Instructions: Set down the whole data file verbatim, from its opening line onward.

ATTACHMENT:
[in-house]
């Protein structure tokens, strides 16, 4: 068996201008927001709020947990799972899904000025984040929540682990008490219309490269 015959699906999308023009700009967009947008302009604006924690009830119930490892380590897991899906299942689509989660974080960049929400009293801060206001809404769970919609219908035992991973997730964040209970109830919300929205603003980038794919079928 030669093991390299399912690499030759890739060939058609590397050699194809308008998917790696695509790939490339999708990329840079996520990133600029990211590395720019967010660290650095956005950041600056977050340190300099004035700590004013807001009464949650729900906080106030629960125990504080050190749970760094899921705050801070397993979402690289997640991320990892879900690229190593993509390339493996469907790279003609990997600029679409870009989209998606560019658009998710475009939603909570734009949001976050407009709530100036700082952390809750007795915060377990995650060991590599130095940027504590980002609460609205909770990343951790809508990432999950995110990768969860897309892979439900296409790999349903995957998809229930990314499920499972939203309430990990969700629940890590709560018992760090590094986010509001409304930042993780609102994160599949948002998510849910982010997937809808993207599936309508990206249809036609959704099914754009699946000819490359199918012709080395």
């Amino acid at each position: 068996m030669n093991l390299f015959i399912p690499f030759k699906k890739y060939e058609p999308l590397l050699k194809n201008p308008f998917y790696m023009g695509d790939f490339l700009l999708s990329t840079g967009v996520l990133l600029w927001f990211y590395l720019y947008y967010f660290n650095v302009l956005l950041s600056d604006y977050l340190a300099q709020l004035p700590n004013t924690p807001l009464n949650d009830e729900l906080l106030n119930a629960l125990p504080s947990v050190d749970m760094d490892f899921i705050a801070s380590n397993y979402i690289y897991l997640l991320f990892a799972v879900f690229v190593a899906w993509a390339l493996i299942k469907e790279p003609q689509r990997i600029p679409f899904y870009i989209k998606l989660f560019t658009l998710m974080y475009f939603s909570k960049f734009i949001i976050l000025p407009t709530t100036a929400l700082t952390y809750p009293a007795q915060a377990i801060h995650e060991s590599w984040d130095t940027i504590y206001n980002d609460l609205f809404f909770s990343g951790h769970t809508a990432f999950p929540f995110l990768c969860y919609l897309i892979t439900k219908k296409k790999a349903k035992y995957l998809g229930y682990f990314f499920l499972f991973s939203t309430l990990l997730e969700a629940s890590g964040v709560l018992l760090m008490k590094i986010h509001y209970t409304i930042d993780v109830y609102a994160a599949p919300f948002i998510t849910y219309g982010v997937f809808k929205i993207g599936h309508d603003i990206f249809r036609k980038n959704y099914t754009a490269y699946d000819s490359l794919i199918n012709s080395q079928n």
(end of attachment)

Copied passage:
[in-house]
């Protein structure tokens, strides 16, 4: 068996201008927001709020947990799972899904000025984040929540682990008490219309490269 015959699906999308023009700009967009947008302009604006924690009830119930490892380590897991899906299942689509989660974080960049929400009293801060206001809404769970919609219908035992991973997730964040209970109830919300929205603003980038794919079928 030669093991390299399912690499030759890739060939058609590397050699194809308008998917790696695509790939490339999708990329840079996520990133600029990211590395720019967010660290650095956005950041600056977050340190300099004035700590004013807001009464949650729900906080106030629960125990504080050190749970760094899921705050801070397993979402690289997640991320990892879900690229190593993509390339493996469907790279003609990997600029679409870009989209998606560019658009998710475009939603909570734009949001976050407009709530100036700082952390809750007795915060377990995650060991590599130095940027504590980002609460609205909770990343951790809508990432999950995110990768969860897309892979439900296409790999349903995957998809229930990314499920499972939203309430990990969700629940890590709560018992760090590094986010509001409304930042993780609102994160599949948002998510849910982010997937809808993207599936309508990206249809036609959704099914754009699946000819490359199918012709080395």
């Amino acid at each position: 068996m030669n093991l390299f015959i399912p690499f030759k699906k890739y060939e058609p999308l590397l050699k194809n201008p308008f998917y790696m023009g695509d790939f490339l700009l999708s990329t840079g967009v996520l990133l600029w927001f990211y590395l720019y947008y967010f660290n650095v302009l956005l950041s600056d604006y977050l340190a300099q709020l004035p700590n004013t924690p807001l009464n949650d009830e729900l906080l106030n119930a629960l125990p504080s947990v050190d749970m760094d490892f899921i705050a801070s380590n397993y979402i690289y897991l997640l991320f990892a799972v879900f690229v190593a899906w993509a390339l493996i299942k469907e790279p003609q689509r990997i600029p679409f899904y870009i989209k998606l989660f560019t658009l998710m974080y475009f939603s909570k960049f734009i949001i976050l000025p407009t709530t100036a929400l700082t952390y809750p009293a007795q915060a377990i801060h995650e060991s590599w984040d130095t940027i504590y206001n980002d609460l609205f809404f909770s990343g951790h769970t809508a990432f999950p929540f995110l990768c969860y919609l897309i892979t439900k219908k296409k790999a349903k035992y995957l998809g229930y682990f990314f499920l499972f991973s939203t309430l990990l997730e969700a629940s890590g964040v709560l018992l760090m008490k590094i986010h509001y209970t409304i930042d993780v109830y609102a994160a599949p919300f948002i998510t849910y219309g982010v997937f809808k929205i993207g599936h309508d603003i990206f249809r036609k980038n959704y099914t754009a490269y699946d000819s490359l794919i199918n012709s080395q079928n």